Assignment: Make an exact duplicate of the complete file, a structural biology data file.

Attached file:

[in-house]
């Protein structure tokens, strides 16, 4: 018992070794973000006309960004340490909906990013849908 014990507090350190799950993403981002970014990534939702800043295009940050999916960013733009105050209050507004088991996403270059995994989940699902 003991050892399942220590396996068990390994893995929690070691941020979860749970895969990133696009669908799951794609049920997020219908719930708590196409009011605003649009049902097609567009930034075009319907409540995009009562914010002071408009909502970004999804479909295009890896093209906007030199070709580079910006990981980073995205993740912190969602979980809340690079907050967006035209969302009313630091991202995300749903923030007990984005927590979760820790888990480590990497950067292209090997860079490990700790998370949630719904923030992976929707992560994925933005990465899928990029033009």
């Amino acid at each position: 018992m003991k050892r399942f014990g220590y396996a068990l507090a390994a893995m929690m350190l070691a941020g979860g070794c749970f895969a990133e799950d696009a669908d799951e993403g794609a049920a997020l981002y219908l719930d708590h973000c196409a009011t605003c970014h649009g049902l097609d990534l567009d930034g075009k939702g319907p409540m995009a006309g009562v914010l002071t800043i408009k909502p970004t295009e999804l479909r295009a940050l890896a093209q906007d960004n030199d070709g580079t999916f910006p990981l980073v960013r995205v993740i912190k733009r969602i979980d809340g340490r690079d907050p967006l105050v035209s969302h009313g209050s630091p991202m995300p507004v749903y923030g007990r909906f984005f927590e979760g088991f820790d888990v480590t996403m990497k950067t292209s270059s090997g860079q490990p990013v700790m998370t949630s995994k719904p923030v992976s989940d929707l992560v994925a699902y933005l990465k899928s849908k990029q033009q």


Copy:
[in-house]
């Protein structure tokens, strides 16, 4: 018992070794973000006309960004340490909906990013849908 014990507090350190799950993403981002970014990534939702800043295009940050999916960013733009105050209050507004088991996403270059995994989940699902 003991050892399942220590396996068990390994893995929690070691941020979860749970895969990133696009669908799951794609049920997020219908719930708590196409009011605003649009049902097609567009930034075009319907409540995009009562914010002071408009909502970004999804479909295009890896093209906007030199070709580079910006990981980073995205993740912190969602979980809340690079907050967006035209969302009313630091991202995300749903923030007990984005927590979760820790888990480590990497950067292209090997860079490990700790998370949630719904923030992976929707992560994925933005990465899928990029033009």
């Amino acid at each position: 018992m003991k050892r399942f014990g220590y396996a068990l507090a390994a893995m929690m350190l070691a941020g979860g070794c749970f895969a990133e799950d696009a669908d799951e993403g794609a049920a997020l981002y219908l719930d708590h973000c196409a009011t605003c970014h649009g049902l097609d990534l567009d930034g075009k939702g319907p409540m995009a006309g009562v914010l002071t800043i408009k909502p970004t295009e999804l479909r295009a940050l890896a093209q906007d960004n030199d070709g580079t999916f910006p990981l980073v960013r995205v993740i912190k733009r969602i979980d809340g340490r690079d907050p967006l105050v035209s969302h009313g209050s630091p991202m995300p507004v749903y923030g007990r909906f984005f927590e979760g088991f820790d888990v480590t996403m990497k950067t292209s270059s090997g860079q490990p990013v700790m998370t949630s995994k719904p923030v992976s989940d929707l992560v994925a699902y933005l990465k899928s849908k990029q033009q």